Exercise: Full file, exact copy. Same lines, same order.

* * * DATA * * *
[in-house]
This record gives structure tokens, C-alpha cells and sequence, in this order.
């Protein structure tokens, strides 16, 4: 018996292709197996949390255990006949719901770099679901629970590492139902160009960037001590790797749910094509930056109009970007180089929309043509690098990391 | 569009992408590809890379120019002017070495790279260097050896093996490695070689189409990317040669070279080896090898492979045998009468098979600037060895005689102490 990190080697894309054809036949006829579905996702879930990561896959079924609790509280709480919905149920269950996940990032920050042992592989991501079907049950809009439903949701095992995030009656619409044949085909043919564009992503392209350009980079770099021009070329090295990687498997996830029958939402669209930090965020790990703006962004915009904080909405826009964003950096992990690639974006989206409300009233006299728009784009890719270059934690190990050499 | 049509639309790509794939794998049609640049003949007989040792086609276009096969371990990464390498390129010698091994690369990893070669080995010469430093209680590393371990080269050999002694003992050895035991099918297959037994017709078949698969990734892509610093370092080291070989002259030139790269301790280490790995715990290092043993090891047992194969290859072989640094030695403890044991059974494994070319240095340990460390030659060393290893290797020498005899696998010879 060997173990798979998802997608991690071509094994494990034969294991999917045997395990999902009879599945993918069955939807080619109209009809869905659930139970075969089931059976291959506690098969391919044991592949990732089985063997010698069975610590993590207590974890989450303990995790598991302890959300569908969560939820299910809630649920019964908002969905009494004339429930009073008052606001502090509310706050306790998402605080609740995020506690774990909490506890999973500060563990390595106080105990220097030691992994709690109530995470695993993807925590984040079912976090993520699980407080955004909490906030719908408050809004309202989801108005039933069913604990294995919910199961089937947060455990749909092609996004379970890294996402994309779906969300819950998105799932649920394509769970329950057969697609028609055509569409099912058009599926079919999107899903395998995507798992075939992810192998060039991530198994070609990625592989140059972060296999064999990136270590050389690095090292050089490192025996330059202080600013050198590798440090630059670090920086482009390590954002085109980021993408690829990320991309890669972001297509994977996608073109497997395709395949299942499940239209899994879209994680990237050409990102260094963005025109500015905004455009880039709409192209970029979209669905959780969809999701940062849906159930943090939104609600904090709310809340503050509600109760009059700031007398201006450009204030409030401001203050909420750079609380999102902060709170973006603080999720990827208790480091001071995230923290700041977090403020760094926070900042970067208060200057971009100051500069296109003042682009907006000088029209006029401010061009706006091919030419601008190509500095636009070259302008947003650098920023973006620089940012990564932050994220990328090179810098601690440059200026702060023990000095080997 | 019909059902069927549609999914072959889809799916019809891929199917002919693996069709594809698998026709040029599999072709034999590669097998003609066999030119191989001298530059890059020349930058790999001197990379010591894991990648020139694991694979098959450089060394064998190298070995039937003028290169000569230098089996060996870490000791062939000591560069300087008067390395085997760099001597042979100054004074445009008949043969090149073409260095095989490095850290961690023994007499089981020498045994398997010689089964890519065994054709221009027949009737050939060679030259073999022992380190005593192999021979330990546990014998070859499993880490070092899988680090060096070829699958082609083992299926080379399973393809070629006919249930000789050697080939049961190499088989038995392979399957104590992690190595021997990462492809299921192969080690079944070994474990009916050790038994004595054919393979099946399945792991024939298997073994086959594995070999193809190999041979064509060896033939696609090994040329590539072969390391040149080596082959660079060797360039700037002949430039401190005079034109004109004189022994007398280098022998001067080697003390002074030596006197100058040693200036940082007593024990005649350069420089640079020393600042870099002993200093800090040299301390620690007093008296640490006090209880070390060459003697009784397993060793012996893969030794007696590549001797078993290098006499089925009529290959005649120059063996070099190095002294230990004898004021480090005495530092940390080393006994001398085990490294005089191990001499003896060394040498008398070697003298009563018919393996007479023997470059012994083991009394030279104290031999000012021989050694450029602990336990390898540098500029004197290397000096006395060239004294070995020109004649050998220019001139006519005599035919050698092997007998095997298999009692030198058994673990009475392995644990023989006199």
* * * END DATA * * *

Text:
[in-house]
This record gives structure tokens, C-alpha cells and sequence, in this order.
């Protein structure tokens, strides 16, 4: 018996292709197996949390255990006949719901770099679901629970590492139902160009960037001590790797749910094509930056109009970007180089929309043509690098990391 | 569009992408590809890379120019002017070495790279260097050896093996490695070689189409990317040669070279080896090898492979045998009468098979600037060895005689102490 990190080697894309054809036949006829579905996702879930990561896959079924609790509280709480919905149920269950996940990032920050042992592989991501079907049950809009439903949701095992995030009656619409044949085909043919564009992503392209350009980079770099021009070329090295990687498997996830029958939402669209930090965020790990703006962004915009904080909405826009964003950096992990690639974006989206409300009233006299728009784009890719270059934690190990050499 | 049509639309790509794939794998049609640049003949007989040792086609276009096969371990990464390498390129010698091994690369990893070669080995010469430093209680590393371990080269050999002694003992050895035991099918297959037994017709078949698969990734892509610093370092080291070989002259030139790269301790280490790995715990290092043993090891047992194969290859072989640094030695403890044991059974494994070319240095340990460390030659060393290893290797020498005899696998010879 060997173990798979998802997608991690071509094994494990034969294991999917045997395990999902009879599945993918069955939807080619109209009809869905659930139970075969089931059976291959506690098969391919044991592949990732089985063997010698069975610590993590207590974890989450303990995790598991302890959300569908969560939820299910809630649920019964908002969905009494004339429930009073008052606001502090509310706050306790998402605080609740995020506690774990909490506890999973500060563990390595106080105990220097030691992994709690109530995470695993993807925590984040079912976090993520699980407080955004909490906030719908408050809004309202989801108005039933069913604990294995919910199961089937947060455990749909092609996004379970890294996402994309779906969300819950998105799932649920394509769970329950057969697609028609055509569409099912058009599926079919999107899903395998995507798992075939992810192998060039991530198994070609990625592989140059972060296999064999990136270590050389690095090292050089490192025996330059202080600013050198590798440090630059670090920086482009390590954002085109980021993408690829990320991309890669972001297509994977996608073109497997395709395949299942499940239209899994879209994680990237050409990102260094963005025109500015905004455009880039709409192209970029979209669905959780969809999701940062849906159930943090939104609600904090709310809340503050509600109760009059700031007398201006450009204030409030401001203050909420750079609380999102902060709170973006603080999720990827208790480091001071995230923290700041977090403020760094926070900042970067208060200057971009100051500069296109003042682009907006000088029209006029401010061009706006091919030419601008190509500095636009070259302008947003650098920023973006620089940012990564932050994220990328090179810098601690440059200026702060023990000095080997 | 019909059902069927549609999914072959889809799916019809891929199917002919693996069709594809698998026709040029599999072709034999590669097998003609066999030119191989001298530059890059020349930058790999001197990379010591894991990648020139694991694979098959450089060394064998190298070995039937003028290169000569230098089996060996870490000791062939000591560069300087008067390395085997760099001597042979100054004074445009008949043969090149073409260095095989490095850290961690023994007499089981020498045994398997010689089964890519065994054709221009027949009737050939060679030259073999022992380190005593192999021979330990546990014998070859499993880490070092899988680090060096070829699958082609083992299926080379399973393809070629006919249930000789050697080939049961190499088989038995392979399957104590992690190595021997990462492809299921192969080690079944070994474990009916050790038994004595054919393979099946399945792991024939298997073994086959594995070999193809190999041979064509060896033939696609090994040329590539072969390391040149080596082959660079060797360039700037002949430039401190005079034109004109004189022994007398280098022998001067080697003390002074030596006197100058040693200036940082007593024990005649350069420089640079020393600042870099002993200093800090040299301390620690007093008296640490006090209880070390060459003697009784397993060793012996893969030794007696590549001797078993290098006499089925009529290959005649120059063996070099190095002294230990004898004021480090005495530092940390080393006994001398085990490294005089191990001499003896060394040498008398070697003298009563018919393996007479023997470059012994083991009394030279104290031999000012021989050694450029602990336990390898540098500029004197290397000096006395060239004294070995020109004649050998220019001139006519005599035919050698092997007998095997298999009692030198058994673990009475392995644990023989006199």